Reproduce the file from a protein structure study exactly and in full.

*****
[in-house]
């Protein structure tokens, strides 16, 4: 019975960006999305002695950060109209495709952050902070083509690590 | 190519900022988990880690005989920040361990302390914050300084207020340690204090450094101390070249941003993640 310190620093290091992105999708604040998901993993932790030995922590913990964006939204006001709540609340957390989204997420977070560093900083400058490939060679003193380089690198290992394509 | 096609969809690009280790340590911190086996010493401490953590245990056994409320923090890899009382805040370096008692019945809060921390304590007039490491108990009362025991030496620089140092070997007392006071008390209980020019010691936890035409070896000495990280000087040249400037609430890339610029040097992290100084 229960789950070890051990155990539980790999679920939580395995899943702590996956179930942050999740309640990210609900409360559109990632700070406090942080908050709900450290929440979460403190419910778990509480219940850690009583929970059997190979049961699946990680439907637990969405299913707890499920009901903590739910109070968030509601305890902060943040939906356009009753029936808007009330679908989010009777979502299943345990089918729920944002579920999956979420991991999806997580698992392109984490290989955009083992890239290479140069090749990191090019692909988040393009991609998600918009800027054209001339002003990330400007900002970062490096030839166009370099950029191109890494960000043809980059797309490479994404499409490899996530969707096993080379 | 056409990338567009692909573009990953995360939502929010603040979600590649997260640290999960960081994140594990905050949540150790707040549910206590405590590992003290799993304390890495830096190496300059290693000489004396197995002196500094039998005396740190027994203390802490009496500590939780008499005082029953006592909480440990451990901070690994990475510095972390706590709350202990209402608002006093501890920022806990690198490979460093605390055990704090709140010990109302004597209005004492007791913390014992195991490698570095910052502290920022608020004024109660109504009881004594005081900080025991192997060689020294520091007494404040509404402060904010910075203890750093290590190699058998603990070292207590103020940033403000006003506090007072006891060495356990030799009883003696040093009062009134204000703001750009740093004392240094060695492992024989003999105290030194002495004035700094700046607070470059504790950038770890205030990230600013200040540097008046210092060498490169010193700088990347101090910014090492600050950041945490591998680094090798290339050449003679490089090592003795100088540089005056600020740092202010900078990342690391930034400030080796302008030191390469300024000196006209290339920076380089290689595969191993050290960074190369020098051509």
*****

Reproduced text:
[in-house]
């Protein structure tokens, strides 16, 4: 019975960006999305002695950060109209495709952050902070083509690590 | 190519900022988990880690005989920040361990302390914050300084207020340690204090450094101390070249941003993640 310190620093290091992105999708604040998901993993932790030995922590913990964006939204006001709540609340957390989204997420977070560093900083400058490939060679003193380089690198290992394509 | 096609969809690009280790340590911190086996010493401490953590245990056994409320923090890899009382805040370096008692019945809060921390304590007039490491108990009362025991030496620089140092070997007392006071008390209980020019010691936890035409070896000495990280000087040249400037609430890339610029040097992290100084 229960789950070890051990155990539980790999679920939580395995899943702590996956179930942050999740309640990210609900409360559109990632700070406090942080908050709900450290929440979460403190419910778990509480219940850690009583929970059997190979049961699946990680439907637990969405299913707890499920009901903590739910109070968030509601305890902060943040939906356009009753029936808007009330679908989010009777979502299943345990089918729920944002579920999956979420991991999806997580698992392109984490290989955009083992890239290479140069090749990191090019692909988040393009991609998600918009800027054209001339002003990330400007900002970062490096030839166009370099950029191109890494960000043809980059797309490479994404499409490899996530969707096993080379 | 056409990338567009692909573009990953995360939502929010603040979600590649997260640290999960960081994140594990905050949540150790707040549910206590405590590992003290799993304390890495830096190496300059290693000489004396197995002196500094039998005396740190027994203390802490009496500590939780008499005082029953006592909480440990451990901070690994990475510095972390706590709350202990209402608002006093501890920022806990690198490979460093605390055990704090709140010990109302004597209005004492007791913390014992195991490698570095910052502290920022608020004024109660109504009881004594005081900080025991192997060689020294520091007494404040509404402060904010910075203890750093290590190699058998603990070292207590103020940033403000006003506090007072006891060495356990030799009883003696040093009062009134204000703001750009740093004392240094060695492992024989003999105290030194002495004035700094700046607070470059504790950038770890205030990230600013200040540097008046210092060498490169010193700088990347101090910014090492600050950041945490591998680094090798290339050449003679490089090592003795100088540089005056600020740092202010900078990342690391930034400030080796302008030191390469300024000196006209290339920076380089290689595969191993050290960074190369020098051509």